High school lasts 4 years, with some high schools having an additional year of preparatory classes in a foreign language. The different kinds of high schools of the Turkish education system include: "Public High Schools", the standard type; "Anatolian High Schools" which provide more lessons in a selected foreign language (English, German or French); "Anatolian Imam-Hatip High Schools" which have a same curriculum as Anatolian High Schools with lessons about religion; "Science High Schools" focusing on science education; "Vocational High Schools", which focus on a certain type of profession (such as "Tourism Vocational High Schools", "Industrial Vocational High Schools", and "Electrical Vocational High Schools"; "Imam-Hatip High Schools", different type of general high school with lessons about religion; and finally, "Private High Schools", which are established by private enterprises.

There are 7934 High Schools in Turkey as of 2007

The lessons taught in high schools' 9th and 10th grades are:
*Turkish Language and Literature
*Mathematics
*Physics
*Chemistry
*Biology
*Geometry
*Turkish History
*Geography
*English language
*Second Foreign Language (German, French, Italian, Japanese, Arabic, Russian languages)
*National Security
*Health Studies
*Electives
*Profession Lessons (only in "Vocational High Schools")
*Courses on Religion (only in "Anatolian Imam-Hatip High Schools and Imam-Hatip High Schools")

When students complete the 9th grade, they choose one of four tracks: "Turkish language–Mathematics", "Science", "Social Sciences", and "Languages". In "Vocational High Schools" no tracks are offered, while in "Science High Schools" only the "Science" tracks is offered.

At the end of high school, following the 12th grade, students take a "High School Finishing Examination" and they are required to pass this in order to take the ÖSS and continue their studies at a university. Exam scores are weighted to provide students in each track with different opportunities when entering higher education, as follows:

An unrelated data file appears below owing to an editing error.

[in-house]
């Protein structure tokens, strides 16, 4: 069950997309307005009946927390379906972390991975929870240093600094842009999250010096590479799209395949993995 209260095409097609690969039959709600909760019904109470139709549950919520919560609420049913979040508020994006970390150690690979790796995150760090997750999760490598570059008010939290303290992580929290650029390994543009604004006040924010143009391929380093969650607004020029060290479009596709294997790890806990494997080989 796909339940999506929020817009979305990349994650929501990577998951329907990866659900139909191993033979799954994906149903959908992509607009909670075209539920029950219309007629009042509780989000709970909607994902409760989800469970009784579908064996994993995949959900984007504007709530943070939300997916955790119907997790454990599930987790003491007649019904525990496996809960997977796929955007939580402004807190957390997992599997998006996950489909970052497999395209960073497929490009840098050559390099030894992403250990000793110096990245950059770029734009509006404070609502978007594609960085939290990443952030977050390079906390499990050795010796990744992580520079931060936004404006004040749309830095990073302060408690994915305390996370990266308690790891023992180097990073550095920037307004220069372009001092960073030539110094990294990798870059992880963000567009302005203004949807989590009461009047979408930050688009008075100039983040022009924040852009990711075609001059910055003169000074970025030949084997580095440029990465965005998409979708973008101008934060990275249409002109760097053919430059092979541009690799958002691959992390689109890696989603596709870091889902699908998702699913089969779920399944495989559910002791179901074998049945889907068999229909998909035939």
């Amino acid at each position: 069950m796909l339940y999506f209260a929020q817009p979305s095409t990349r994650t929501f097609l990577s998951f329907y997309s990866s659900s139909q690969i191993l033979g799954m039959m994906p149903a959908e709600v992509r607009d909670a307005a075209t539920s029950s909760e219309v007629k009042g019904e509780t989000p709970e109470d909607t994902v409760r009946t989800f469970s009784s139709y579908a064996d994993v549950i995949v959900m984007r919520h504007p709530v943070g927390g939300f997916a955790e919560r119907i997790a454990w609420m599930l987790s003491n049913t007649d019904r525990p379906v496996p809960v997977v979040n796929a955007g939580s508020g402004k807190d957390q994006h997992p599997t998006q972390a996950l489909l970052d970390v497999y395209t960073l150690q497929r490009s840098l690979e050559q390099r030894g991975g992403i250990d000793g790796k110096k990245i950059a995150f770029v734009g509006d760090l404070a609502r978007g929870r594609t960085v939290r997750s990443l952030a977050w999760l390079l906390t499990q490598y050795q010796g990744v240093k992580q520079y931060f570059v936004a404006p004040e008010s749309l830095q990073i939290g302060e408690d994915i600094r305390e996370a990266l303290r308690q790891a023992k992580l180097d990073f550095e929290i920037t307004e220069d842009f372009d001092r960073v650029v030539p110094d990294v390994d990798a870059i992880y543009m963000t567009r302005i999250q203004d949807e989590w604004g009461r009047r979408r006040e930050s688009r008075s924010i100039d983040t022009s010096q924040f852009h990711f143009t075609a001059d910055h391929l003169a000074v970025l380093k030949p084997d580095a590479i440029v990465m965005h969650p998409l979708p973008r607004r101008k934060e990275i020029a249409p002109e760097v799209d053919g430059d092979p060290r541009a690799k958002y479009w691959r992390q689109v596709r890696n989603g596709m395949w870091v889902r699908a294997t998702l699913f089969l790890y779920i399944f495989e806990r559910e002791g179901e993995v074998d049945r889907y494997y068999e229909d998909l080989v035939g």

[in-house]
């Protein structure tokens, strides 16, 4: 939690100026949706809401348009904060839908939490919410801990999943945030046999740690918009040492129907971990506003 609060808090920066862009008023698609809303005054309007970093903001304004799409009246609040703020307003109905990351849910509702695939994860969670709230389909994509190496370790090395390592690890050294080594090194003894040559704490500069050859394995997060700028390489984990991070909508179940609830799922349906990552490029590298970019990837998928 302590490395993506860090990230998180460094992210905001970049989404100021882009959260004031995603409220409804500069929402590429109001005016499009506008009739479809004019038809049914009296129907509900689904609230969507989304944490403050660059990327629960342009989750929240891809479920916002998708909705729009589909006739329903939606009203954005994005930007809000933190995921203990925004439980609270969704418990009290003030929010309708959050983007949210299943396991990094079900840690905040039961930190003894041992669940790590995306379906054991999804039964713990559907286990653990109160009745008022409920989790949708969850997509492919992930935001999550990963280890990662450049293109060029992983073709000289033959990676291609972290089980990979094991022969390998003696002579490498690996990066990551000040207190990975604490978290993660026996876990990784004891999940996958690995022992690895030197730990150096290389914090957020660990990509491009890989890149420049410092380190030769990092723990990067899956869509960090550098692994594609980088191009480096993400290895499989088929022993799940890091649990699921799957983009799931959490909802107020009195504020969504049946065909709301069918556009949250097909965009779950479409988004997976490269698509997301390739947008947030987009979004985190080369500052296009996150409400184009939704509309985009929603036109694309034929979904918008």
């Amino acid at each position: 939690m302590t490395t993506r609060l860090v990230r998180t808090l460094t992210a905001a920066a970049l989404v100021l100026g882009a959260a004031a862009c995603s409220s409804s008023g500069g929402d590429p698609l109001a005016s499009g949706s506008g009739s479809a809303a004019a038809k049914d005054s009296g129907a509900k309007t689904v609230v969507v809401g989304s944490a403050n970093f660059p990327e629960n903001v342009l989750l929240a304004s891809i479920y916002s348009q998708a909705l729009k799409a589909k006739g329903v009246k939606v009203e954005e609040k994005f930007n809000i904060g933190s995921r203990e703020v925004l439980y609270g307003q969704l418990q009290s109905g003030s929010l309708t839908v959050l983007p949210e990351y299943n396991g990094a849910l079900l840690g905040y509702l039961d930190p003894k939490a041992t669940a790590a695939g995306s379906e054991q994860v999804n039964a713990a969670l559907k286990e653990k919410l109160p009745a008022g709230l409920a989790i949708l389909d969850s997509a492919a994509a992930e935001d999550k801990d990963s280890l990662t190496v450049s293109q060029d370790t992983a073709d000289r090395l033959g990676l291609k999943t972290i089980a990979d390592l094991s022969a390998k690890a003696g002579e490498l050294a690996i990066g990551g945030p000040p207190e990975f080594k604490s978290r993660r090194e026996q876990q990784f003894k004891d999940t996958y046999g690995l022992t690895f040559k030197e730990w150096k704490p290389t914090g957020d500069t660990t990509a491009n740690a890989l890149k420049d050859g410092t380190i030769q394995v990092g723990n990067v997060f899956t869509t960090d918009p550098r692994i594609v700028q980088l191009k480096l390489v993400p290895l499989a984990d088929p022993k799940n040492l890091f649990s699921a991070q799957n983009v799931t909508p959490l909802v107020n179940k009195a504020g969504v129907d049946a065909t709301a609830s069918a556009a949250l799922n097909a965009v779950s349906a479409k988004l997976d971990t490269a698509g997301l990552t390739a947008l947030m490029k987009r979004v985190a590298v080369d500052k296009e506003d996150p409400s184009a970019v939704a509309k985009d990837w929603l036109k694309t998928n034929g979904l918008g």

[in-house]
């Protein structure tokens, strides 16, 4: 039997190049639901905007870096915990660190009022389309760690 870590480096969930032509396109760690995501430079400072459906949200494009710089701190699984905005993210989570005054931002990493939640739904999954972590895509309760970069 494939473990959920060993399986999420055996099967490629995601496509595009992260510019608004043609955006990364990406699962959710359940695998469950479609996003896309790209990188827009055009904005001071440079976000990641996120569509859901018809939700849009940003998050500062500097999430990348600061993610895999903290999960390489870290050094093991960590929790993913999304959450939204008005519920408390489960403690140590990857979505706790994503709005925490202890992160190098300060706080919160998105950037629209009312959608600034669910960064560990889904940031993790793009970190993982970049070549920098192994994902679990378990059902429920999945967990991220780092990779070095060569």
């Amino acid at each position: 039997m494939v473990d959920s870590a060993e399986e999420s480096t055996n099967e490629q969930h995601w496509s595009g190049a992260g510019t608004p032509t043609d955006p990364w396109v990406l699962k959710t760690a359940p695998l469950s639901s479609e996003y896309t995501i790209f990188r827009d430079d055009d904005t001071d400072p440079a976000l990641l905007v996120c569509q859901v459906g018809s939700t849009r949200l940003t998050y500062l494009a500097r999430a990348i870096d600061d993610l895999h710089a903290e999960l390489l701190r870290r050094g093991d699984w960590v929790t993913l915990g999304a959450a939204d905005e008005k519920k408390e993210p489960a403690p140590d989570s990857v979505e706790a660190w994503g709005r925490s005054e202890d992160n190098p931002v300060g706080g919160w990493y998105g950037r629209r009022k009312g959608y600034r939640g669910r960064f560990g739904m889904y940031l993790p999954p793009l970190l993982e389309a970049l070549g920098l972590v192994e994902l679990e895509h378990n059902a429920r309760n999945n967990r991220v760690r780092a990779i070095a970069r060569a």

*"Turkish language–Mathematics": International Relations, Law, Education, Psychology, Economy, Business Management, and the like.
*"Science": Engineering, Computer Science, Medicine, and other Science related professions.
*"Social Sciences": History, Geography, and Education.
*"Languages": Language/Linguistics and language teaching.

Universities

After the national university entrance examination ÖSS ( _tr. Öğrenci Seçme Sınavı) organized by ÖSYM, if they succeed, students continue with their studies at a university.

Universities provide either two or four years of education for undergraduate studies whereas for graduate studies, a further two years are necessary, as is typical throughout the world. There are around 820 higher education institutions including universities with a total student enrollment of over 1 million. Major universities are located in Istanbul and Ankara. Tertiary education is the responsibility of the Higher Education Council, and funding is provided by the state for public institutions that make up the bulk of the tertiary education system. There are 118 universities in Turkey, which are classified as either public or foundational (private) and 373,353 students were graduated from these universities in 2006. Public universities typically charge very low fees and foundational are highly expensive with fees that can reach $15,000 per annum, and as such, a majority of students in tertiary education attend public institutions. Since 1998, universities have been given greater autonomy and were encouraged to raise funds through partnerships with industry.